I don't think it has anything to do with registration type. PA doesn't care about that atleast. RV has their own standards to be able to register that way. Fifth wheel is generally considered a stronger/safer connection but lacks articulation that a gooseneck has.
    '11 John Deere 5083E, 563NSL Loader, MX10 Mower, 78" Bucket, Forks/Bale spear (interchangeable)
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    '01 International 4700 LP, DT530, Allison MD3060, Air Ride, Crew Cab
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  5. #5
    Super Member newbury's Avatar
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    9,187
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    From Vt, in Va, retiring to MS
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    Kubota's - B7610, M4700

    Default Re: why have 5th wheel and gooseneck couplings?

    Can't remember ever seeing a semi with a gooseneck.



    did find a pic on the web.
    My rides - '95 Kubota M4700 w/ PEC, LA1001 FEL :'07 B7610, LA352 FEL, Bush Hog SBX 48 box blade, '09 Woods BH70-X w/ 16" bucket and thumb, 3pt pallet forks, Dale Phillips PHD, Jinma 8" chipper, 2 Piranha's, Winco 12KW PTO generator, Howse plow, 5' KK tiller, 5' Big Bee cutter, with a 2002 7.3L Ford F350 CC DRW 4x4 and '07 18' Hudson HSE Deluxe trailer - 5 Ton to haul it all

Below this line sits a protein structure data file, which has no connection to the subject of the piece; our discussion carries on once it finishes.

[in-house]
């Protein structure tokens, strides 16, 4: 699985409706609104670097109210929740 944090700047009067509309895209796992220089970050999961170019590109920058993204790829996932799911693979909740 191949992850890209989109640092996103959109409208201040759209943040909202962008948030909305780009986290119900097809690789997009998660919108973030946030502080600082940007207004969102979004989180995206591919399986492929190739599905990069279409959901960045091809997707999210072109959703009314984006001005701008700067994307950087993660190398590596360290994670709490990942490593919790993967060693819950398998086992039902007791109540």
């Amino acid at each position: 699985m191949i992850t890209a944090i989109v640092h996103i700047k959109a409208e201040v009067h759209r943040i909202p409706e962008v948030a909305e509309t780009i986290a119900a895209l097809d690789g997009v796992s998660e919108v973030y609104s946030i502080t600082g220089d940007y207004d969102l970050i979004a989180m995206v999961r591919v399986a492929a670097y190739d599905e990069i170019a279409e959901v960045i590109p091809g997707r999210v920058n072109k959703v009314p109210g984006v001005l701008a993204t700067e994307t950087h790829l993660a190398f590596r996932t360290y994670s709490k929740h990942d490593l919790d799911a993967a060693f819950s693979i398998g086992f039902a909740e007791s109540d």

My saws - 12" B&D 40 volt,JD CS 62, efco 3500, Stihls - 021, 660 w/woods mod, 660 w/ DP muffler, 088, Woodmizer LT10

  6. #6
    Gold Member
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    Jul 2017
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    North Tx
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    800 ford,MF65,Cub Lowboy,Farmall B,Ford 600

    Default Re: why have 5th wheel and gooseneck couplings?

    Both hitches transfer some of the tongue weight to front tires,increasing tow capacity,giving better braking and steering plus are quicker to hook up than bunper pull. Both can be turned around in less space than bumper pull and goose in less than 5th wheel. 5th wheel is easier for occasional users to hitch up. An important advantage goose has over 5th wheel is bed of truck is open and usable when no trailer is on hitch. Goose is easier to adjust for different highths trucks often found in contractor fleets. It's $500 to $800 cheaper setting up for goose which is important when several trucks and trailers are in a fleet.

  7. #7
    Veteran Member bdog's Avatar